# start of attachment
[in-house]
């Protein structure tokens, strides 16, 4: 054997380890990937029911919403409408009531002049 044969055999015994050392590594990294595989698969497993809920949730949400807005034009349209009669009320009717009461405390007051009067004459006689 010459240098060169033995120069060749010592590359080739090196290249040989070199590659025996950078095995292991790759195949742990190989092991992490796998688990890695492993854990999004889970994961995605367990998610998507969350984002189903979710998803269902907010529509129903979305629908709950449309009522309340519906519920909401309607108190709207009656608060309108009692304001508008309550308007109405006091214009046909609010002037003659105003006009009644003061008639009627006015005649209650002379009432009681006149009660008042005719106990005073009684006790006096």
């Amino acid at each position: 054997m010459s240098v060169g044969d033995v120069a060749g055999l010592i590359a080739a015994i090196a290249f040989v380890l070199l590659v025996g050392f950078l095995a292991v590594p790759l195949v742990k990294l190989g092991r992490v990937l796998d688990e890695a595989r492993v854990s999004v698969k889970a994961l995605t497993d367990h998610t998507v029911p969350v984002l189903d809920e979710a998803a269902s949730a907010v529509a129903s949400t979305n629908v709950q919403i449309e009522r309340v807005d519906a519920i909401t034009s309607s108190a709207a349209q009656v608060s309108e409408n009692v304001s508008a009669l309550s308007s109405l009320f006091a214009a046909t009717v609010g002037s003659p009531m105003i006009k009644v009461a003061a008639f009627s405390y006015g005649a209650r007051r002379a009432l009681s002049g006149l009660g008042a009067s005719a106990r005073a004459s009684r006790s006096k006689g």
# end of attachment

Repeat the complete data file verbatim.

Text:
[in-house]
């Protein structure tokens, strides 16, 4: 054997380890990937029911919403409408009531002049 044969055999015994050392590594990294595989698969497993809920949730949400807005034009349209009669009320009717009461405390007051009067004459006689 010459240098060169033995120069060749010592590359080739090196290249040989070199590659025996950078095995292991790759195949742990190989092991992490796998688990890695492993854990999004889970994961995605367990998610998507969350984002189903979710998803269902907010529509129903979305629908709950449309009522309340519906519920909401309607108190709207009656608060309108009692304001508008309550308007109405006091214009046909609010002037003659105003006009009644003061008639009627006015005649209650002379009432009681006149009660008042005719106990005073009684006790006096």
């Amino acid at each position: 054997m010459s240098v060169g044969d033995v120069a060749g055999l010592i590359a080739a015994i090196a290249f040989v380890l070199l590659v025996g050392f950078l095995a292991v590594p790759l195949v742990k990294l190989g092991r992490v990937l796998d688990e890695a595989r492993v854990s999004v698969k889970a994961l995605t497993d367990h998610t998507v029911p969350v984002l189903d809920e979710a998803a269902s949730a907010v529509a129903s949400t979305n629908v709950q919403i449309e009522r309340v807005d519906a519920i909401t034009s309607s108190a709207a349209q009656v608060s309108e409408n009692v304001s508008a009669l309550s308007s109405l009320f006091a214009a046909t009717v609010g002037s003659p009531m105003i006009k009644v009461a003061a008639f009627s405390y006015g005649a209650r007051r002379a009432l009681s002049g006149l009660g008042a009067s005719a106990r005073a004459s009684r006790s006096k006689g």